India is expected to carry out more tests of the missile before it is ready for being equipped on the nuclear submarines. At the moment, only the first nuclear boat INS Arihant is operational for the Navy. K-4 is one of the two underwater missiles that are being developed by India for its submarine force. The other one is the over 700-kilometre strike range BO-5

Further strengthening its capabilities to hit enemy targets from submarines, Defence Research and Development Organisation (DRDO) successfully conducted a crucial test of intermediate-range submarine-launched ballistic missile K-4 today. The test-firing was carried out from an underwater platform in the sea during the daytime, nearly 30 nautical miles off the eastern coast.

The indigenously developed most potent missile is capable of delivering nuclear warheads at 3,500 km range.

The K-4 is 12 metres long weighing nearly 17 tons, uses a gas-booster to leave the underwater platform (or a submarine) and out of the water before its engines are ignited to take the missile towards its target. Capable of carrying a 2 tons warhead, the missile uses solid rocket boosters.

The K-4 is a more advanced system than the 'K-15' missile, which was test-fired from the INS Arihant submarine in August 2018 and declared operational. The K-15 has a range of only around 700 km, which it makes it unable to hit targets in China from 'safe waters' such as the Bay of Bengal and Indian Ocean. Development of the K-15 had begun in the 1990s. On the other hand, a submarine equipped with the K-4 missile can operate within the range of Indian Navy air and sea-based platforms.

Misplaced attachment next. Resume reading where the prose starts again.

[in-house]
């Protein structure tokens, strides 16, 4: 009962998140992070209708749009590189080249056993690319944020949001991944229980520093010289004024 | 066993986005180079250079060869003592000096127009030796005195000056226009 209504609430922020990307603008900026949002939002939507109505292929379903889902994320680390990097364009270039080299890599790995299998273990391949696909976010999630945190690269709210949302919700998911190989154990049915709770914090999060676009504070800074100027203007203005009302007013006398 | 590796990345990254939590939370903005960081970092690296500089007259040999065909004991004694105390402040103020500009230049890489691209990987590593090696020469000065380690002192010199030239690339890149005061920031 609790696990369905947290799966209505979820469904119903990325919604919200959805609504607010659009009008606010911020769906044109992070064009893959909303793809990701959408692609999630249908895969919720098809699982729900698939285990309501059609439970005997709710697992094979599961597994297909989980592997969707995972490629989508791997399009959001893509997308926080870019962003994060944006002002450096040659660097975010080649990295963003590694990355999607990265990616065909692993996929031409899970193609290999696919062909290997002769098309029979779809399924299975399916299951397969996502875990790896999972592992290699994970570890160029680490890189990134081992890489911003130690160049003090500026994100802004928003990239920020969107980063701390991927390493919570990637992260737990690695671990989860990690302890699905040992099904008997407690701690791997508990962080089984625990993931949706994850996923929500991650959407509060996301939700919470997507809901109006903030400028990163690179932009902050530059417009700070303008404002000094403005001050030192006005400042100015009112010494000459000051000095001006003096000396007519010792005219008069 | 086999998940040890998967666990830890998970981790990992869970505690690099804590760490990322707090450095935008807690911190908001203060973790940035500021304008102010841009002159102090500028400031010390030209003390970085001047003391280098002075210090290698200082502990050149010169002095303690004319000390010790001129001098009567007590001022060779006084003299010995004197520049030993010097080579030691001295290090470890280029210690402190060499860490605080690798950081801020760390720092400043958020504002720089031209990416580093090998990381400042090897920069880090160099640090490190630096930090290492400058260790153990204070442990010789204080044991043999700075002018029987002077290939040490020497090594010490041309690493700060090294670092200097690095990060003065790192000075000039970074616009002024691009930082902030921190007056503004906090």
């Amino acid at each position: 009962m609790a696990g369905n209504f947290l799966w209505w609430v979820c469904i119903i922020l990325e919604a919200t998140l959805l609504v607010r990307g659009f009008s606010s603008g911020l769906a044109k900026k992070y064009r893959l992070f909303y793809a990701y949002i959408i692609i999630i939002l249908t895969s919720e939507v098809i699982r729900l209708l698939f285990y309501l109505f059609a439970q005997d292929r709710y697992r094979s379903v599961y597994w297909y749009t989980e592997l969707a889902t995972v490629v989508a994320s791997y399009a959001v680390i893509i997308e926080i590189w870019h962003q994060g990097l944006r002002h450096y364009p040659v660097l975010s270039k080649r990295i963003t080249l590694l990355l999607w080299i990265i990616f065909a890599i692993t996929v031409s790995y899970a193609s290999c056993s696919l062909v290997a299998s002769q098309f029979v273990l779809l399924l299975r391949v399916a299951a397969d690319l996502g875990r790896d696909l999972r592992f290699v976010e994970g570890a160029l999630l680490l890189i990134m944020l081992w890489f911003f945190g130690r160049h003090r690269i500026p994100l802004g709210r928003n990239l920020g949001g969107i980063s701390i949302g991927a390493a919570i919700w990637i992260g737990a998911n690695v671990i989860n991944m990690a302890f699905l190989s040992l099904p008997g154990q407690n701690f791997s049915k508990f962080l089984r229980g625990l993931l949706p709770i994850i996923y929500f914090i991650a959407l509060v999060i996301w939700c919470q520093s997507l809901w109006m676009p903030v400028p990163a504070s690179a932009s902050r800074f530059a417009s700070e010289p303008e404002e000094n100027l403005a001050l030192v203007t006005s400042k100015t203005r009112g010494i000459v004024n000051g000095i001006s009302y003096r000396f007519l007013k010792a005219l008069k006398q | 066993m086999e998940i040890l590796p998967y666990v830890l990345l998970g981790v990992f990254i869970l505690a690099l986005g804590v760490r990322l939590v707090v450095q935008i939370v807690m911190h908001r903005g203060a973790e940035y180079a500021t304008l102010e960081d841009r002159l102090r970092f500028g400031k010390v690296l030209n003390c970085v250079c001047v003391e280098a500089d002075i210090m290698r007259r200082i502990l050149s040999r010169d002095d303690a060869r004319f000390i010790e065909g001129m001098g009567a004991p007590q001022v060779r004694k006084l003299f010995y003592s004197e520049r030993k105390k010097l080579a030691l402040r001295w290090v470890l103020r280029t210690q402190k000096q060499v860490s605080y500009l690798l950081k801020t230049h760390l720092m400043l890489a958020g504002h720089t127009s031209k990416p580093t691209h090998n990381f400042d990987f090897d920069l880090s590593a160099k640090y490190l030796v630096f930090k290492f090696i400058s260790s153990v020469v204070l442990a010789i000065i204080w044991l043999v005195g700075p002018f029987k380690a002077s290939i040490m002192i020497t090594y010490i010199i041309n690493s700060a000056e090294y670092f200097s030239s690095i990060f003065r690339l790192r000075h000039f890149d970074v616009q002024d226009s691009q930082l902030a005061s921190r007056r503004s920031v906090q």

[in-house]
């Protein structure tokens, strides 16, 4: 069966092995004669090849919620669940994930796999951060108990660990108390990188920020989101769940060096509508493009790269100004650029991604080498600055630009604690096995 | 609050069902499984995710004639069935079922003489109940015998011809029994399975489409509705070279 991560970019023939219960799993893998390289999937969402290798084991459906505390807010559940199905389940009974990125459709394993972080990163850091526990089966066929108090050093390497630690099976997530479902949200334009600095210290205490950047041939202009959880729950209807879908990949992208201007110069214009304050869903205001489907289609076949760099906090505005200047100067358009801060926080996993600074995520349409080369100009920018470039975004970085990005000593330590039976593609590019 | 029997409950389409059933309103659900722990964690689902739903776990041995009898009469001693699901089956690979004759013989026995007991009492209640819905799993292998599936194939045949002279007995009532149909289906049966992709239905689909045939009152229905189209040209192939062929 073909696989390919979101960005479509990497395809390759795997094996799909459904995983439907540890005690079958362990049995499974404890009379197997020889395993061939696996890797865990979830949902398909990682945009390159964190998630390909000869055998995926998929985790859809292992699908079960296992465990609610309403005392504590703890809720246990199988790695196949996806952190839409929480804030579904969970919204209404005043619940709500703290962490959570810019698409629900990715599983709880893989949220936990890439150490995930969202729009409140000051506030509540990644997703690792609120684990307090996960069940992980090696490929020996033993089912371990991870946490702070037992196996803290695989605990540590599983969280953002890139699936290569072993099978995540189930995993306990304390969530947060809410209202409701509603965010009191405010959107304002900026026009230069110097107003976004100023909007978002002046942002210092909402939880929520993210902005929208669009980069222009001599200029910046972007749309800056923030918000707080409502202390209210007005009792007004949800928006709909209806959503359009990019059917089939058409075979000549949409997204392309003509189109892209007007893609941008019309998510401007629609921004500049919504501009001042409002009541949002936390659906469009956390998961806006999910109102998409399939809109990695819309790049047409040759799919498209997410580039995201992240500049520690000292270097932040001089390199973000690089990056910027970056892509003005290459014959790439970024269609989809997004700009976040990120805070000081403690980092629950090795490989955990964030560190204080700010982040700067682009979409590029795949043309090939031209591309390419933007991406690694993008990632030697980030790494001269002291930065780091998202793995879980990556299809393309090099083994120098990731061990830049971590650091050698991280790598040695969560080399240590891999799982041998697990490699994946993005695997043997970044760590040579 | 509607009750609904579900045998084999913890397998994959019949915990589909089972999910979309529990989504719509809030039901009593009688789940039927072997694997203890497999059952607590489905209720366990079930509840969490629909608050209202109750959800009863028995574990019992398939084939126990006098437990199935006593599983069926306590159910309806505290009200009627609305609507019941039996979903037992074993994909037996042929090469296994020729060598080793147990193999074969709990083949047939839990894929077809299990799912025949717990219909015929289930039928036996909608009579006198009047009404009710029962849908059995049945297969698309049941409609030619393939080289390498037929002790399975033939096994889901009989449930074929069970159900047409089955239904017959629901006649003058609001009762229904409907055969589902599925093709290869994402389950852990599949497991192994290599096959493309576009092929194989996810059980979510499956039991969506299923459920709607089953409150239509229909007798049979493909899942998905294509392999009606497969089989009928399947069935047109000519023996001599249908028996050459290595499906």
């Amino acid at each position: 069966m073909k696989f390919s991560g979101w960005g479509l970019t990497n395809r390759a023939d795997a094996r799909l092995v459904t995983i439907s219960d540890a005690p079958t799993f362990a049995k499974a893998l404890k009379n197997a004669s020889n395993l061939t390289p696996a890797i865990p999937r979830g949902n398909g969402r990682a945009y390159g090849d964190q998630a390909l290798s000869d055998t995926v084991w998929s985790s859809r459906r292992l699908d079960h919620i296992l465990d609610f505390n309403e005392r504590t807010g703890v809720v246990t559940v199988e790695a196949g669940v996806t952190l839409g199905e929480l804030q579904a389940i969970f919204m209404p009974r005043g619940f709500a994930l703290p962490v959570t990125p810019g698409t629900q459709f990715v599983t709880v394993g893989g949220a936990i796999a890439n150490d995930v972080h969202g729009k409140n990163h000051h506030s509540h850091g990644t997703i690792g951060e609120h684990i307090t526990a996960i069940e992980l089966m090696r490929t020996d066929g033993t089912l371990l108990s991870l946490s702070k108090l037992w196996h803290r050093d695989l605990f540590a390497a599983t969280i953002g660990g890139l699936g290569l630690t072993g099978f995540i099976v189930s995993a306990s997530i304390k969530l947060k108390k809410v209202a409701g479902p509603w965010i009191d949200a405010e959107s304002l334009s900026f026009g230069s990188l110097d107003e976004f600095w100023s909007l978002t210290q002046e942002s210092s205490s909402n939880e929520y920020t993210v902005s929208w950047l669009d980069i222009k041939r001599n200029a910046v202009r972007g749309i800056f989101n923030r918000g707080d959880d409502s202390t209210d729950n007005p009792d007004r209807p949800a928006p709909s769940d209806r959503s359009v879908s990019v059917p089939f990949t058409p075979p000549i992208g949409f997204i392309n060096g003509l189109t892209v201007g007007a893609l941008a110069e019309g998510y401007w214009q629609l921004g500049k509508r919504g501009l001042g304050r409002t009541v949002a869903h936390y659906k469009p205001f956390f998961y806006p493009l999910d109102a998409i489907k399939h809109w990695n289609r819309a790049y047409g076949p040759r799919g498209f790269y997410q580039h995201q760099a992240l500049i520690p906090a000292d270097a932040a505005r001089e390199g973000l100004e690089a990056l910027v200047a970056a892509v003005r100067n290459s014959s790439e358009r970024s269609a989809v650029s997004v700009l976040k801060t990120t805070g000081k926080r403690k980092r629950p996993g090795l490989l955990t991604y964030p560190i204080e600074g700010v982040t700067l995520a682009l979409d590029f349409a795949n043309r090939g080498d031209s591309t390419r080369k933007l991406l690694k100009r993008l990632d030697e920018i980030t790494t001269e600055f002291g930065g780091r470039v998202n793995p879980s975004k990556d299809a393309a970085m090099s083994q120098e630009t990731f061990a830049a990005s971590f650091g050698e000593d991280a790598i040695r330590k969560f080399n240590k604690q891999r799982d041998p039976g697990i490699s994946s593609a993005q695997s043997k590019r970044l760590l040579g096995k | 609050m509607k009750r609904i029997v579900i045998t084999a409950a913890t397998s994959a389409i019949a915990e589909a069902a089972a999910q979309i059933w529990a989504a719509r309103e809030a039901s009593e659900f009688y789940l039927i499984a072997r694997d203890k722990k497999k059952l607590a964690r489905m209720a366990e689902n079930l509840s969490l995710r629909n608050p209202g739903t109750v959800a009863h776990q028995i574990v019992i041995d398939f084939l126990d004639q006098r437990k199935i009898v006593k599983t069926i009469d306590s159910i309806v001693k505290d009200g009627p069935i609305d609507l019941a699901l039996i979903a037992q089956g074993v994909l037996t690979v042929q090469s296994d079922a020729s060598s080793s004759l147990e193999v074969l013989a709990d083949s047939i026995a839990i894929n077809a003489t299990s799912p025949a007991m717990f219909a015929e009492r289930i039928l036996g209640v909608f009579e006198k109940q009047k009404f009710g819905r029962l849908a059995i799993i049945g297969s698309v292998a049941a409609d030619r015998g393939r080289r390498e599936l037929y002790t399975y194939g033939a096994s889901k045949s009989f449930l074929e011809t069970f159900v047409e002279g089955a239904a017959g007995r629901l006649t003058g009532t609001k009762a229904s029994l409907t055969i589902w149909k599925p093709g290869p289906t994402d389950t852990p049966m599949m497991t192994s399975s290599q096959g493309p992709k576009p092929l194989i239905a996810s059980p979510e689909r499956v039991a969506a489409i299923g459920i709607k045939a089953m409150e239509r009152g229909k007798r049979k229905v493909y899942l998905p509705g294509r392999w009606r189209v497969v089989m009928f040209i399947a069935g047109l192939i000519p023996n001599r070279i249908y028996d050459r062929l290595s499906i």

The K-4 missile was first test-fired in 2014. The INS Arihant and its sister ship, the Aridhman nuclear powered boats, can carry four K-4 missiles in missile launch silos; follow-on ships will be able to carry up to eight K-4 missiles, giving greatly expanded nuclear deterrence capabilities.

According to the Defence Research and Development Organisation (DRDO), the K-4 flies at hypersonic speeds and can penetrate enemy anti-ballistic missile defence systems by performing three-dimensional manoeuvres.

"The exceptional feature of the underwater missile makes it difficult to be tracked and destroyed by any anti-ballistic missile defence system,” a DRDO sources claimed.

India is one among six nations including the US, Russia, France, UK and China that have the capability of firing nuclear-tipped missiles from all three platforms - land, air and undersea.

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